Reply To: The end of IS/JSA(IB), termination and adverse inference.


This is shaping up to be the next Desert Island series.

I am not convinced about Stainsby’s suggestion that a Tribunal; can give itself jurisdiction under HRA s7 and s9 – those are about proceedings to remedy injustice caused by actions of a public authority. They would be relevant if a person wanted to argue that termination [i:3ad618df5b]per se [/i:3ad618df5b]has infringed his or her rights. The normal remedy would be JR, but the matter could also be raised in the course of an appeal against a benefits decision (whether at Tribunal level or higher I am not sure – see subsection (6)(a) which talks about an appeal against a Tribunal decision). But there would have to be an appeal going on in the first place for the Tribunal to deal with an application under s7 – and the problem with termination is that it needs a very awkward reading of Sched 7.6(3) to get the appeal off the ground. For exactly the same reasons, the applicant in the recent case of RJM (who wanted to challenge the validity of the homeless rates of applicable amount in IS) had to apply for JR because he wasn’t in a positoin to bring an appeal against the matter that aggrieved him.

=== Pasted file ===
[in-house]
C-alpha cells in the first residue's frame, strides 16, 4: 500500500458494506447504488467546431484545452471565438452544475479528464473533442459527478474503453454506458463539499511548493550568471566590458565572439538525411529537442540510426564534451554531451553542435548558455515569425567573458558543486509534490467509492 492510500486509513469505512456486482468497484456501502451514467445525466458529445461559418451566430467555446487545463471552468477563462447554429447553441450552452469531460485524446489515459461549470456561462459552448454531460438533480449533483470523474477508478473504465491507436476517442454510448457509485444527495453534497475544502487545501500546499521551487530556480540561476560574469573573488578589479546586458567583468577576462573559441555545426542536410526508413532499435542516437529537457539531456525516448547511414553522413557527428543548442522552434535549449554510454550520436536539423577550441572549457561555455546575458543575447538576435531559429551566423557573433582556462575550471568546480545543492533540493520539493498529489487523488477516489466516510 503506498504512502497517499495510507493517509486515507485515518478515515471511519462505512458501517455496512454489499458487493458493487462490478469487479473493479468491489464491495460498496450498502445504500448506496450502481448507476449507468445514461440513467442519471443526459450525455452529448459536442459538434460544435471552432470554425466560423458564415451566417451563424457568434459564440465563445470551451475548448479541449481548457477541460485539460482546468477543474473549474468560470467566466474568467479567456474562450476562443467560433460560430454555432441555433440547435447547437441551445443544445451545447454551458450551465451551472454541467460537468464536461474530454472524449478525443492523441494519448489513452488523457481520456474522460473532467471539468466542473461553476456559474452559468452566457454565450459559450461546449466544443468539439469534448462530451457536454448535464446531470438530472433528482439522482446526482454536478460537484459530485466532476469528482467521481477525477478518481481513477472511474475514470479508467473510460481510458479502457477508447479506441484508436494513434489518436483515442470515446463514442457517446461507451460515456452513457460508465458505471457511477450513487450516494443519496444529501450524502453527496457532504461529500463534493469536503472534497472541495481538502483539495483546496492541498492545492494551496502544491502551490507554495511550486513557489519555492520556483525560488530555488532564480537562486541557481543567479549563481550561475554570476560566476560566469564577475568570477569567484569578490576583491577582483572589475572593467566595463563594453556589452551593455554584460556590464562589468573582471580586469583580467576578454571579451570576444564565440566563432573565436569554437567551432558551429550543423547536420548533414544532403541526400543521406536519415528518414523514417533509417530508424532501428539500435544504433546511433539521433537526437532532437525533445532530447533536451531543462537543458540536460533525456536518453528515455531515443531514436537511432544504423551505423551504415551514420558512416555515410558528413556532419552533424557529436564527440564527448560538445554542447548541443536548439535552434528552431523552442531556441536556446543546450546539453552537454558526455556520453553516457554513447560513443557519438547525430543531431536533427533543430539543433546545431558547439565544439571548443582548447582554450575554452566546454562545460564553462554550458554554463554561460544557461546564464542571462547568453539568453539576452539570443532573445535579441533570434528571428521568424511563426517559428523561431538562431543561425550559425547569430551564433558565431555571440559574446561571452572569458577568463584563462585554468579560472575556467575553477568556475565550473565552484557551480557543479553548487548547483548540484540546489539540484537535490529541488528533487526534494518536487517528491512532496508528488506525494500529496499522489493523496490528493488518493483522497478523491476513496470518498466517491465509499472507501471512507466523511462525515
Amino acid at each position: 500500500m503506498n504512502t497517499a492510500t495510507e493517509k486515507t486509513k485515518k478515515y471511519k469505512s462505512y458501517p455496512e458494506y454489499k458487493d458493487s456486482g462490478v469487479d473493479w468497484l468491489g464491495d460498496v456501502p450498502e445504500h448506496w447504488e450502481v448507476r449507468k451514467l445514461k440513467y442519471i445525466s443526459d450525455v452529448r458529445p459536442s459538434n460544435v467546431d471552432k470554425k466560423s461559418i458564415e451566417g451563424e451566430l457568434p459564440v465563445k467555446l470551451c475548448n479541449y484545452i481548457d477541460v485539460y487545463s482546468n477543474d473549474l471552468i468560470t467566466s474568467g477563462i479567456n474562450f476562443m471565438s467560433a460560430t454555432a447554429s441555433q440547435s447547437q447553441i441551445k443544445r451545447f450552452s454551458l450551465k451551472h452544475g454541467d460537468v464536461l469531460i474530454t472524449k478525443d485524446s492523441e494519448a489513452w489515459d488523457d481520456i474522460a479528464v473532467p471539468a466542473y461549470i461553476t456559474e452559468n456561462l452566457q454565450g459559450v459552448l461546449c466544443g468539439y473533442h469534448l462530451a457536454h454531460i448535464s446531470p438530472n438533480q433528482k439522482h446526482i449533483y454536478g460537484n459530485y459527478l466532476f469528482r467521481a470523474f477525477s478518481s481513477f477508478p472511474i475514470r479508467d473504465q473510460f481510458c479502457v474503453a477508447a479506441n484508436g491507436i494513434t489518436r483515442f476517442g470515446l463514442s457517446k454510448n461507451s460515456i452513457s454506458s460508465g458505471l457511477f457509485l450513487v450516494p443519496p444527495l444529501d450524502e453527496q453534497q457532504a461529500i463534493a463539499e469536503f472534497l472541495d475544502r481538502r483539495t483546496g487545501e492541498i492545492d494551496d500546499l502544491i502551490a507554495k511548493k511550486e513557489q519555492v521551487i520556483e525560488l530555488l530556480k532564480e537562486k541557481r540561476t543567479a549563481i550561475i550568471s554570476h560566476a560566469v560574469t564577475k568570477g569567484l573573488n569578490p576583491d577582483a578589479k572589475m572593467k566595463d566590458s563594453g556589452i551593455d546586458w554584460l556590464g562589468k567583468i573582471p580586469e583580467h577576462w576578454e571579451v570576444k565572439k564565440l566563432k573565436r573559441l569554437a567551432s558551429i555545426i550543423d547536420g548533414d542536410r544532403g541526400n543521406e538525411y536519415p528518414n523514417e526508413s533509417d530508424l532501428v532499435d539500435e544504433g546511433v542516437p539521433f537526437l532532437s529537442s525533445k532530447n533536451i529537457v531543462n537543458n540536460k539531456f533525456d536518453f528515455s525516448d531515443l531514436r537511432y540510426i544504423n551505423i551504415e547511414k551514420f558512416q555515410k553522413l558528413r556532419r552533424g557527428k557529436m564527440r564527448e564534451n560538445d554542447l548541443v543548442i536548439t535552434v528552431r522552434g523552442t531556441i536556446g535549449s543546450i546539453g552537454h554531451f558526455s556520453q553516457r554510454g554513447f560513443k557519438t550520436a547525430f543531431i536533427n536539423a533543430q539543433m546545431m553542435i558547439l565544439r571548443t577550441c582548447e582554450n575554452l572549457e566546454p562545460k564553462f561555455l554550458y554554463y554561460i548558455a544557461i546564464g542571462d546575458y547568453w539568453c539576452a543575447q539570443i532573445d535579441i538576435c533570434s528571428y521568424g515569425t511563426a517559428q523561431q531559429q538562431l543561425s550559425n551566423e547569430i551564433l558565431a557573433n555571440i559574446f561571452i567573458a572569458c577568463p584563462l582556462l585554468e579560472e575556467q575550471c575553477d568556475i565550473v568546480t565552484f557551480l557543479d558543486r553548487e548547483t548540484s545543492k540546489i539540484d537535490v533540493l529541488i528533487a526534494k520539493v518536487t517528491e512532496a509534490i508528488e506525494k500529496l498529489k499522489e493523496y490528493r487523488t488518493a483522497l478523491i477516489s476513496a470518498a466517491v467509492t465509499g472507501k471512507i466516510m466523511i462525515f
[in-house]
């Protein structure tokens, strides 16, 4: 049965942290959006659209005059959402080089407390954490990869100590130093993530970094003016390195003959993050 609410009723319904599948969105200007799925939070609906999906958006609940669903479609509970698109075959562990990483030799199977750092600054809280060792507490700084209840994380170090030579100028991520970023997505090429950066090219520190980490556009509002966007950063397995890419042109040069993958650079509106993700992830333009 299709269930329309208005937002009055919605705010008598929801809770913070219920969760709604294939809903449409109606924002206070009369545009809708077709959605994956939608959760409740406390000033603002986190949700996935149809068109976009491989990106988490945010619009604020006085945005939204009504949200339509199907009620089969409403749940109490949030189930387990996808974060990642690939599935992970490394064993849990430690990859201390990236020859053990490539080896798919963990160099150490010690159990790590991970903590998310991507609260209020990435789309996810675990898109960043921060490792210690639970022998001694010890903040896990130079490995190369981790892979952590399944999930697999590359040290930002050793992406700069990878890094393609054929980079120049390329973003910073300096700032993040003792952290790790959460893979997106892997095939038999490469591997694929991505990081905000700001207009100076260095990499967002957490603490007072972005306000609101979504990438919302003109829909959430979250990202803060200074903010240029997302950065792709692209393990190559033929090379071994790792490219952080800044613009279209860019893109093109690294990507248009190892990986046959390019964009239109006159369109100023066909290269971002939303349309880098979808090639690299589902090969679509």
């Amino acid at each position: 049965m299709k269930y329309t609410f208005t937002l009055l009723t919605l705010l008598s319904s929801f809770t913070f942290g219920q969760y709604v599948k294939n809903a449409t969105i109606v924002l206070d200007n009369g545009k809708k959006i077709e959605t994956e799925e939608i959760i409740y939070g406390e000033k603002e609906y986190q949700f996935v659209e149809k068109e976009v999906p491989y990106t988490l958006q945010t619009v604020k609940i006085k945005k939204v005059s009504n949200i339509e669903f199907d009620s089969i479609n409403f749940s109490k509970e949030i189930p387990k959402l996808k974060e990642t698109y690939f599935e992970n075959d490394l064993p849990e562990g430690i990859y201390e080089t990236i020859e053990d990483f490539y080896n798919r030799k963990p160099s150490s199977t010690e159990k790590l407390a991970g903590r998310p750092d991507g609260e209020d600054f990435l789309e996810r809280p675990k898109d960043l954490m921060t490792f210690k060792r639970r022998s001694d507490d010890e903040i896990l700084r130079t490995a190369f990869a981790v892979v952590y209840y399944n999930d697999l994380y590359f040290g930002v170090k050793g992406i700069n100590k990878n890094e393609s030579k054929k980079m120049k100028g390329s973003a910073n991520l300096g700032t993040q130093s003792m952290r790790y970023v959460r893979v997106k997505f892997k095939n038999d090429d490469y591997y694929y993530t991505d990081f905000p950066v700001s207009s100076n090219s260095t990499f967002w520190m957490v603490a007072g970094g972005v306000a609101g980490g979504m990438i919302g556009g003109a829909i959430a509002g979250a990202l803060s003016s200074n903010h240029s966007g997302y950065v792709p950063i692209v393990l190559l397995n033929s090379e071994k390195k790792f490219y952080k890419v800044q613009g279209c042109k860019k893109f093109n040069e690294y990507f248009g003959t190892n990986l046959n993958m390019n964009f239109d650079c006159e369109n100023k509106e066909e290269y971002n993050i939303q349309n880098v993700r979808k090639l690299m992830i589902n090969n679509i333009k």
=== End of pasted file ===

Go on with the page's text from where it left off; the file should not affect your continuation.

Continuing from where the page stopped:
Tell you what as well Stainsby – I’ll give you a penny to a quid Chris’s Chair hasn’t even thought about the HRA – s/he has just looked at the D&A Regs Schedule and concluded that it gives a right of appeal (which it doesn’t of course).

I still think HRA s3 is the only way to get termination into the Tribunal’s jurisdiction by closing your eyes and ears to the normal meaning of “relevant decision”. I wouldn’t want to say that is a promising argument until a Commissioner or Court has dealt with it.

So go on Chris – become a Benefits legend and take one to Commissioners[/i]